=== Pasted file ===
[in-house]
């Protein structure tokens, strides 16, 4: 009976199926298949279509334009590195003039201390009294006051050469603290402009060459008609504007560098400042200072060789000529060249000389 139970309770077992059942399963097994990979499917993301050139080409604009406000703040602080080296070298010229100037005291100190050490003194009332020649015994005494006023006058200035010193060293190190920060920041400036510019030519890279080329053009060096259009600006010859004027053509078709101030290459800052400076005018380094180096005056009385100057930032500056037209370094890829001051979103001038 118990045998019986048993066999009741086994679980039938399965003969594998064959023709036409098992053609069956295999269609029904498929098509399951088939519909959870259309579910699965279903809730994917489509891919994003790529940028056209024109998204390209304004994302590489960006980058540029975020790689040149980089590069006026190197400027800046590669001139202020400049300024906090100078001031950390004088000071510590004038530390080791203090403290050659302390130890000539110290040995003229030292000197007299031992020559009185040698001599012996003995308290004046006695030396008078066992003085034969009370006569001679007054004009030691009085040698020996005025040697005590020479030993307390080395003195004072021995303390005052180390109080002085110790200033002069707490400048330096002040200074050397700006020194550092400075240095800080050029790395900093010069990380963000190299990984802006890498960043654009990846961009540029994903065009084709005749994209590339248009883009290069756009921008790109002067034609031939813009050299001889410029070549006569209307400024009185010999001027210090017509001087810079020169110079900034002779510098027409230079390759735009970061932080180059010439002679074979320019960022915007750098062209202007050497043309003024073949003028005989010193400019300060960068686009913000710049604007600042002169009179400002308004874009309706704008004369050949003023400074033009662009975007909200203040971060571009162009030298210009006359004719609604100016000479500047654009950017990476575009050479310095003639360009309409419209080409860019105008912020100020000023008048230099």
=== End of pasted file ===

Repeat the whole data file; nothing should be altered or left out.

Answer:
[in-house]
């Protein structure tokens, strides 16, 4: 009976199926298949279509334009590195003039201390009294006051050469603290402009060459008609504007560098400042200072060789000529060249000389 139970309770077992059942399963097994990979499917993301050139080409604009406000703040602080080296070298010229100037005291100190050490003194009332020649015994005494006023006058200035010193060293190190920060920041400036510019030519890279080329053009060096259009600006010859004027053509078709101030290459800052400076005018380094180096005056009385100057930032500056037209370094890829001051979103001038 118990045998019986048993066999009741086994679980039938399965003969594998064959023709036409098992053609069956295999269609029904498929098509399951088939519909959870259309579910699965279903809730994917489509891919994003790529940028056209024109998204390209304004994302590489960006980058540029975020790689040149980089590069006026190197400027800046590669001139202020400049300024906090100078001031950390004088000071510590004038530390080791203090403290050659302390130890000539110290040995003229030292000197007299031992020559009185040698001599012996003995308290004046006695030396008078066992003085034969009370006569001679007054004009030691009085040698020996005025040697005590020479030993307390080395003195004072021995303390005052180390109080002085110790200033002069707490400048330096002040200074050397700006020194550092400075240095800080050029790395900093010069990380963000190299990984802006890498960043654009990846961009540029994903065009084709005749994209590339248009883009290069756009921008790109002067034609031939813009050299001889410029070549006569209307400024009185010999001027210090017509001087810079020169110079900034002779510098027409230079390759735009970061932080180059010439002679074979320019960022915007750098062209202007050497043309003024073949003028005989010193400019300060960068686009913000710049604007600042002169009179400002308004874009309706704008004369050949003023400074033009662009975007909200203040971060571009162009030298210009006359004719609604100016000479500047654009950017990476575009050479310095003639360009309409419209080409860019105008912020100020000023008048230099």